Bowser expands vaccination mandate for teachers in private charter schools
Weeks after the start of the new school year and after hundreds of reported cases of COVID-19 among schoolchildren, DC Mayor Muriel Bowser recently expanded the vaccine’s mandate to include teachers and staff in public charter, private and parish schools in the district.
The immunization deadline for teachers and staff in these areas, as well as for employees of day care centers regulated by the Office of the State Superintendent of Education, falls on November 1.
Bowser described the updated mandate, which has no option for weekly testing, as another layer of protection for students in the district who are currently too young to receive a vaccination protecting them from COVID-19.
“It’s clear, especially for our young people who are not yet eligible for vaccines, [that] the best way to protect them is to have the adults around them vaccinated in addition to other mitigation strategies, âBowser said on the morning of Monday, September 20.
The newly announced vaccination mandate includes religious and medical exemptions. Students 12 and older who will participate in athletic programs this year should also be vaccinated.
September 19 marked the deadline for a vaccination warrant that Bowser announced last month on district employees, which includes public school teachers. At the time of the announcement, Department of Health Director LaQuandra Nesbitt reported an increase in COVID-19 cases among unvaccinated people aged 25 to 34.
Since then, members of the DC Council and the Charter School Alliance, among others, have called for an expanded mandate for vaccines and the removal of the regular testing option.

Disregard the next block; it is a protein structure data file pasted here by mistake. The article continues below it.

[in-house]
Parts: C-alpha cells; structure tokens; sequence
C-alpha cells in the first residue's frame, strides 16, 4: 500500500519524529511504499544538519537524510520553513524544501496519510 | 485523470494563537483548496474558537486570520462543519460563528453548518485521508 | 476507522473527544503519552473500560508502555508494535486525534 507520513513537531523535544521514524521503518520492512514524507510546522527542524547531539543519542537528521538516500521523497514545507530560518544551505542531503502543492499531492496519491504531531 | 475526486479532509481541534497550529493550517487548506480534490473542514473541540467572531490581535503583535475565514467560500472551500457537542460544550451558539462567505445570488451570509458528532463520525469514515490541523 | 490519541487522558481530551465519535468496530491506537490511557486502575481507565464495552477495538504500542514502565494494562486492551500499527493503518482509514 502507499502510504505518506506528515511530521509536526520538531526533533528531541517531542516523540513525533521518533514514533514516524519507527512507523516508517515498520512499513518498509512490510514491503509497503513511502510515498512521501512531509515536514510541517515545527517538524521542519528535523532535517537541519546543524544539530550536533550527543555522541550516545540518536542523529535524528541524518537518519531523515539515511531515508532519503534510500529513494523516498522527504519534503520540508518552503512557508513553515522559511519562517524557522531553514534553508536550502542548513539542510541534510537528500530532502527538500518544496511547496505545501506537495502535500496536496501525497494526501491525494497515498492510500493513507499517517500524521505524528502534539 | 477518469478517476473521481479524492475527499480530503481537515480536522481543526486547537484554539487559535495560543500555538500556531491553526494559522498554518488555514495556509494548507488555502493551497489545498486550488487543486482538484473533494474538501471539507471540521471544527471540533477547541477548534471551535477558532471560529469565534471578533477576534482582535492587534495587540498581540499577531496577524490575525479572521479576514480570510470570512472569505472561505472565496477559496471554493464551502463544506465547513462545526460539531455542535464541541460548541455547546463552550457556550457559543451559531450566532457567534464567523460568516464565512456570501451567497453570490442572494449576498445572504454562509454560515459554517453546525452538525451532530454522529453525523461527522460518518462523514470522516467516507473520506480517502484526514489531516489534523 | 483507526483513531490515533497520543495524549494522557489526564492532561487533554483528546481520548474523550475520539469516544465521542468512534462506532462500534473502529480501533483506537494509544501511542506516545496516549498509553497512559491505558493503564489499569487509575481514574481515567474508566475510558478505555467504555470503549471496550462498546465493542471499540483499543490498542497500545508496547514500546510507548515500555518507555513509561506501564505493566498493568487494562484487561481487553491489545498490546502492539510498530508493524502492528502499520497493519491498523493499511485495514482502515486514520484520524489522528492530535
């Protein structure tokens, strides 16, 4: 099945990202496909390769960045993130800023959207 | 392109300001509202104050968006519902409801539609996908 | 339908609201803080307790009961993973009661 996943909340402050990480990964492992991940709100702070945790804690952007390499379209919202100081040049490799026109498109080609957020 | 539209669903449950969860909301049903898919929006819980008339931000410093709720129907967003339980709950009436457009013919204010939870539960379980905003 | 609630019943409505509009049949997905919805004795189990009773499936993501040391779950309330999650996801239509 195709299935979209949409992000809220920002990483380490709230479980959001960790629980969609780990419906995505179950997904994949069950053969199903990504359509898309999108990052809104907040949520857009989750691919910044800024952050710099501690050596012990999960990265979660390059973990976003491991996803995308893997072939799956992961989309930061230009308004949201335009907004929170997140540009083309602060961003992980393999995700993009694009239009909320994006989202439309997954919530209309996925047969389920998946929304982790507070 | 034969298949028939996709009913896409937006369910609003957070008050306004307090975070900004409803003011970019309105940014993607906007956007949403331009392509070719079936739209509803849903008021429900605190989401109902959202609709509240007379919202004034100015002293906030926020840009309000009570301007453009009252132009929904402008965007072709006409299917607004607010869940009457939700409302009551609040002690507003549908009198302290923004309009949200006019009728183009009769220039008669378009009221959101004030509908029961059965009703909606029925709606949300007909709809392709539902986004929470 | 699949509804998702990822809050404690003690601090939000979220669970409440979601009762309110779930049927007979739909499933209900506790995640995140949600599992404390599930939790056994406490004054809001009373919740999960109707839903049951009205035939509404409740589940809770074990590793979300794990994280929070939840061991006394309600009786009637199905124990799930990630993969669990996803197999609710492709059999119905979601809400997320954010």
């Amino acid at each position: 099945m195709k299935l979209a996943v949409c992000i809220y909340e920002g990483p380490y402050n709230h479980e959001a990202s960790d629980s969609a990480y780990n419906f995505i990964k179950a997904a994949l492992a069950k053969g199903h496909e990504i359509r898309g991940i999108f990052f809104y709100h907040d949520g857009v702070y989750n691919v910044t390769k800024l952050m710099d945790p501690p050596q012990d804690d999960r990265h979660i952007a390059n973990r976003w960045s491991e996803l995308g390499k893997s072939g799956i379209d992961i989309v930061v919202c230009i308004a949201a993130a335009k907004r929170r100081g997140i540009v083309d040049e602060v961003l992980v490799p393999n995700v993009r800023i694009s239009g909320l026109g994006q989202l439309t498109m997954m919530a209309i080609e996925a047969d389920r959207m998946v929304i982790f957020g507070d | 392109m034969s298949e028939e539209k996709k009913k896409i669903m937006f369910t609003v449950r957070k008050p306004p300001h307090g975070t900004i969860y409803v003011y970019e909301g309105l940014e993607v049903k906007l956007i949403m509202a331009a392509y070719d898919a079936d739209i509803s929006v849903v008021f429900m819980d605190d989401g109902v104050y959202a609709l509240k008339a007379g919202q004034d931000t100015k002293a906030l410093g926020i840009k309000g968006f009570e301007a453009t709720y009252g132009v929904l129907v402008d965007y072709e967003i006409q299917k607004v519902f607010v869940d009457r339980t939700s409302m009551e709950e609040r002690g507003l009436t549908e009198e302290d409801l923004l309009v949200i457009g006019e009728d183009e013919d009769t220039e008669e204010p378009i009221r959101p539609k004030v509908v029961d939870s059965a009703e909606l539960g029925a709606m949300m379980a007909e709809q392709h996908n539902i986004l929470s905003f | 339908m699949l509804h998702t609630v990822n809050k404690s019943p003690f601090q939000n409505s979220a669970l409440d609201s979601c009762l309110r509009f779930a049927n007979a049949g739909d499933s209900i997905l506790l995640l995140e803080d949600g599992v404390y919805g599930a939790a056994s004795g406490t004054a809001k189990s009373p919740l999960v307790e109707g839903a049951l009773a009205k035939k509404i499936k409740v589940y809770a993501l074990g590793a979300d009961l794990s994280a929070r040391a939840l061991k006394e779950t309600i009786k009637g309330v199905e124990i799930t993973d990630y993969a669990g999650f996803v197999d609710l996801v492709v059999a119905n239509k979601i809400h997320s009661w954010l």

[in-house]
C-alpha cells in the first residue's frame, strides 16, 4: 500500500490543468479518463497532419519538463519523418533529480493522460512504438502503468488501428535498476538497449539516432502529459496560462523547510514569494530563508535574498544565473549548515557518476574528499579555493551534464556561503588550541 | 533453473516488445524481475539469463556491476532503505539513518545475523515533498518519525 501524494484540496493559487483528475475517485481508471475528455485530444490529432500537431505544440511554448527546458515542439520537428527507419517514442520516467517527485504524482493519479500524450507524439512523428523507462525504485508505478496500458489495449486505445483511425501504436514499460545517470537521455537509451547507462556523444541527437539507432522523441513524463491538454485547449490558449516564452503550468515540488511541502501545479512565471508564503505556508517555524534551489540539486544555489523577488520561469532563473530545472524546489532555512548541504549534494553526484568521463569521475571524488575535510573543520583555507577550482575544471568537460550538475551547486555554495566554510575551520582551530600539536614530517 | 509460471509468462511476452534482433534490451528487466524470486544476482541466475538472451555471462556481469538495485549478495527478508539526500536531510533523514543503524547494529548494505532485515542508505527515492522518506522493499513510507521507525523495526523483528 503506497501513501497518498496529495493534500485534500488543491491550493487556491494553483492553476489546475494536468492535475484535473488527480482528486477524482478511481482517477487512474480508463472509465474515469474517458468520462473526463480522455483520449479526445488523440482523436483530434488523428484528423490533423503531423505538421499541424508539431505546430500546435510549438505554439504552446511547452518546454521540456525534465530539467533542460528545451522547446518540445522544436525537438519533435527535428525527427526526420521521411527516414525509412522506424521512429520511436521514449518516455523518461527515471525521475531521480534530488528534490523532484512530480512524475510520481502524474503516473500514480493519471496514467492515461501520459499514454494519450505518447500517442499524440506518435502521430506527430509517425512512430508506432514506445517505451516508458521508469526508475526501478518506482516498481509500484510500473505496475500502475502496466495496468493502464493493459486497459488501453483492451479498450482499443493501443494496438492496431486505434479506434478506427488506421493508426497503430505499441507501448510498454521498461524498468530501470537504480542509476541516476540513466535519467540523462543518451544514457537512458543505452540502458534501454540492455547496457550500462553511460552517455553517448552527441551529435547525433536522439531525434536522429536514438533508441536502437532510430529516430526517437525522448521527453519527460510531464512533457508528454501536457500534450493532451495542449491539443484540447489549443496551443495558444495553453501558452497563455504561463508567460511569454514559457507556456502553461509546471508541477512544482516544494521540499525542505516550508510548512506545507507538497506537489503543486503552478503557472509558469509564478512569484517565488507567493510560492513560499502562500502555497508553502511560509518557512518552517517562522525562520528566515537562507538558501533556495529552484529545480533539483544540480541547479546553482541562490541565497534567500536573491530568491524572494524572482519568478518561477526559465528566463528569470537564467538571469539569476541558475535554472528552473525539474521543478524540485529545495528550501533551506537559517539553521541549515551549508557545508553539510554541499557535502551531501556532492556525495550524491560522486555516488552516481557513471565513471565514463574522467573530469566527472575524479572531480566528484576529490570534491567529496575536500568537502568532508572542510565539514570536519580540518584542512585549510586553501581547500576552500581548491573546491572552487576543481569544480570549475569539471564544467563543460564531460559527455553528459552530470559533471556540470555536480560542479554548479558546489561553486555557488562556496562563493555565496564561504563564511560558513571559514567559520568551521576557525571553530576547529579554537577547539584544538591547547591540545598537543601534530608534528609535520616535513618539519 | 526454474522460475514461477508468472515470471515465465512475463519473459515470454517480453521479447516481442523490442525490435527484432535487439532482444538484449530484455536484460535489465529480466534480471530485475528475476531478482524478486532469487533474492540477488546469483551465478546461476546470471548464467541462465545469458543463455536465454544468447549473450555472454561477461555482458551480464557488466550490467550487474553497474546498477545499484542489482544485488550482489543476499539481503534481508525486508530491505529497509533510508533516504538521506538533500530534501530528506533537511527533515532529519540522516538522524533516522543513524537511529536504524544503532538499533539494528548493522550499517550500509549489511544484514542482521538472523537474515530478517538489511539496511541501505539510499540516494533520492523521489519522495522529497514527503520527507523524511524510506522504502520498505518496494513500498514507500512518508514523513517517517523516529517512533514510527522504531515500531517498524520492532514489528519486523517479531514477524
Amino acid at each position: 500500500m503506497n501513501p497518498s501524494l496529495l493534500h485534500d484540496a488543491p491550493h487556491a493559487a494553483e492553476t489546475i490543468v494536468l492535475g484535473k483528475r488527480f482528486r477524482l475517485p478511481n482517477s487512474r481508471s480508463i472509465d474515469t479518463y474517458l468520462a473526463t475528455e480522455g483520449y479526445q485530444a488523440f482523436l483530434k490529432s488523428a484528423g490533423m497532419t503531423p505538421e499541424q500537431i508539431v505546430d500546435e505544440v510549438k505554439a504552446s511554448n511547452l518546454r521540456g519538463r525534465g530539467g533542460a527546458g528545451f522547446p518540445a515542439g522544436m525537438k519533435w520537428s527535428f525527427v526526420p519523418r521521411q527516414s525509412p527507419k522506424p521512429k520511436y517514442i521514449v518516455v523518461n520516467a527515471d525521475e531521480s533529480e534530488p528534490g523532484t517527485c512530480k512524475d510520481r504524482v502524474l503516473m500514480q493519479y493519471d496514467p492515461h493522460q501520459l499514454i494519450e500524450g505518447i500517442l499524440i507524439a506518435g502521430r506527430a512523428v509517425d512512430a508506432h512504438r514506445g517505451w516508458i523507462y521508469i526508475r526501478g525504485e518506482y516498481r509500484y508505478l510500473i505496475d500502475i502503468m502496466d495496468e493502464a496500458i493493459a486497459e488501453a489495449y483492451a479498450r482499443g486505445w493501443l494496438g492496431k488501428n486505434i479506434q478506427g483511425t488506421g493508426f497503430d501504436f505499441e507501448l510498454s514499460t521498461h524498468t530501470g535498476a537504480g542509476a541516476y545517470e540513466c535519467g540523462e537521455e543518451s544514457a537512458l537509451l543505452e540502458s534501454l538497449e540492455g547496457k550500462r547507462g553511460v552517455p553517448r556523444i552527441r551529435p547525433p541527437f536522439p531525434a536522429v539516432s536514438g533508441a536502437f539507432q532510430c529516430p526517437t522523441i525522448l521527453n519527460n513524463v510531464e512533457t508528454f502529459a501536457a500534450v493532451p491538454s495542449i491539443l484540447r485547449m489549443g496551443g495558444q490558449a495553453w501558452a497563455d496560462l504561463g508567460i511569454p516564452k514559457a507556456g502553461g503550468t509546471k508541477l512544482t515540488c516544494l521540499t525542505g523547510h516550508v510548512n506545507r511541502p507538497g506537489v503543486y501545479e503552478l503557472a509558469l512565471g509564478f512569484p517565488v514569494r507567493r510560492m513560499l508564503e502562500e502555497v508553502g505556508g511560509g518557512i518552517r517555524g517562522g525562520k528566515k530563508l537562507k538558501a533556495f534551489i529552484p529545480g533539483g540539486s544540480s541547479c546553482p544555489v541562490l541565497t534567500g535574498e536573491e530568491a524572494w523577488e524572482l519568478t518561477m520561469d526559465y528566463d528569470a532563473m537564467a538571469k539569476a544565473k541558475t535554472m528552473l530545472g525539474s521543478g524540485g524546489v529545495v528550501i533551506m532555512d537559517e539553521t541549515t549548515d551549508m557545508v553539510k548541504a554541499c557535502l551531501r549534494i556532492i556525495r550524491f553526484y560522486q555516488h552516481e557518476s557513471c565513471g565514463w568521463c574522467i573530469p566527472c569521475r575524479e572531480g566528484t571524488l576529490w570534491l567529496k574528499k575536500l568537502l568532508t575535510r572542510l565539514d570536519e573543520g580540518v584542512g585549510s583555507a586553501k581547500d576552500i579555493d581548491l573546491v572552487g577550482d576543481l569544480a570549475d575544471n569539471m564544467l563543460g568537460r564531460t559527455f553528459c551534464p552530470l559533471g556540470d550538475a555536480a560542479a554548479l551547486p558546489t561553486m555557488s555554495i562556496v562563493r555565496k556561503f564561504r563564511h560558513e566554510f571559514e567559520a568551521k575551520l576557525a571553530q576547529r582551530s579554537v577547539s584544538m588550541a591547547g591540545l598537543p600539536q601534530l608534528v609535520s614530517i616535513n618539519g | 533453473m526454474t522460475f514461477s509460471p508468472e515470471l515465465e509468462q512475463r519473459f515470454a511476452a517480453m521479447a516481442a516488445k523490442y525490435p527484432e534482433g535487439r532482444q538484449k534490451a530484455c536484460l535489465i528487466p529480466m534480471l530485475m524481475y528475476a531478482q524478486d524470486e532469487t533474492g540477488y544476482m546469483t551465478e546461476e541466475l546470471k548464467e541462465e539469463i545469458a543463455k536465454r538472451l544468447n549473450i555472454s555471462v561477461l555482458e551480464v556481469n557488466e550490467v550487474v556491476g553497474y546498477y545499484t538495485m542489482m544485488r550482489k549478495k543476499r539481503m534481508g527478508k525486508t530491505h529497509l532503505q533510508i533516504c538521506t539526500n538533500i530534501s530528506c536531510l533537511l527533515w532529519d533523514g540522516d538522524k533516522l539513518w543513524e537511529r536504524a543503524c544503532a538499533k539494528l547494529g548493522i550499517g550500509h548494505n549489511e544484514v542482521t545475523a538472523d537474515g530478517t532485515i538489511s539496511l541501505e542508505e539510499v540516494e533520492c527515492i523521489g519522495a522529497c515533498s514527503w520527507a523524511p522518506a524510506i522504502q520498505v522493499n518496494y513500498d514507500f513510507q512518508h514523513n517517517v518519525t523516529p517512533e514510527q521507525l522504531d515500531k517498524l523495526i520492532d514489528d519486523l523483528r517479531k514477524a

Cries for this plan of action have multiplied as hundreds of students and teachers of the public and public charter system have entered quarantine.
Between August 2020 and September 15, DC Health recorded 295 COVID-19 cases citywide in public, charter and private schools. Teachers and staff made up almost 25 percent of cases reported to have occurred on school grounds. During this period, charter and private schools accounted for almost 70 percent of cases.
For Dr Jeffrey Grant, CEO of Monument Academy Public Charter School in the North East, imposing a vaccination mandate at the start of the school year makes the most sense.
Monument, a boarding school for middle-aged children, has gradually allowed students to return to campus throughout the pandemic. In early August, Grant told teachers and staff that, out of concern for the students who have learned and lived on campus, they should at least have had their first injection by mid-September. Soon after, the school severed ties with seven staff members who failed to follow through on the warrant.
“My students will be masked for up to 23 hours a day [and] I’m not going to torture my younger stakeholders, âGrant told The Informer. âI can’t make any accommodations for the exemptions because you live and work around these babies. Your body could be a host.
In recent weeks, administrators of other charter schools have taken similar action.
Howard University Middle School of Mathematics & Science has made vaccination mandatory, not only out of consideration for students ineligible for vaccinations, but also for students and staff that teachers may encounter on their way to work each morning.
As part of their campaign, administrators hosted an information session in which a science teacher delved into the specifics of the COVID-19 vaccine for teachers and parents.
“He compared it to the flu shot, pneumonia and other things [and] he told the story, âsaid Kathryn Procope, school principal at Howard University Middle School of Mathematics & Science.
âHe also gave statistics on how the virus attacks our population more than anyone else. [and] it changed the opinion of people who were suspicious, âshe said.